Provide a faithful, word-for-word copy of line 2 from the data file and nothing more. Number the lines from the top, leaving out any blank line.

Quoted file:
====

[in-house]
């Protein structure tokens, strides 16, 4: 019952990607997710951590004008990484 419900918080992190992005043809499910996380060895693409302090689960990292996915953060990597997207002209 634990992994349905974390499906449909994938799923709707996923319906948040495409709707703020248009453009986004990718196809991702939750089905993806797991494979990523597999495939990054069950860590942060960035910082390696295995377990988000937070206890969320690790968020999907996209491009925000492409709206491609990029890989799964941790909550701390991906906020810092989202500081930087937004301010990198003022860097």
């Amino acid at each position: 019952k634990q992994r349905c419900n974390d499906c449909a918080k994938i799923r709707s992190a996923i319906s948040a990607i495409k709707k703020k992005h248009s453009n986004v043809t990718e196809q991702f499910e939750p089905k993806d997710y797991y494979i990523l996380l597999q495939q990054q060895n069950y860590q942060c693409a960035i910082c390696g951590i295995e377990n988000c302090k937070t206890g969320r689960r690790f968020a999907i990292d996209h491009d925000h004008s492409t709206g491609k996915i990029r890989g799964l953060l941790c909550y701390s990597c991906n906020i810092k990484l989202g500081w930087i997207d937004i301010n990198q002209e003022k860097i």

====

């Protein structure tokens, strides 16, 4: 019952990607997710951590004008990484 419900918080992190992005043809499910996380060895693409302090689960990292996915953060990597997207002209 634990992994349905974390499906449909994938799923709707996923319906948040495409709707703020248009453009986004990718196809991702939750089905993806797991494979990523597999495939990054069950860590942060960035910082390696295995377990988000937070206890969320690790968020999907996209491009925000492409709206491609990029890989799964941790909550701390991906906020810092989202500081930087937004301010990198003022860097």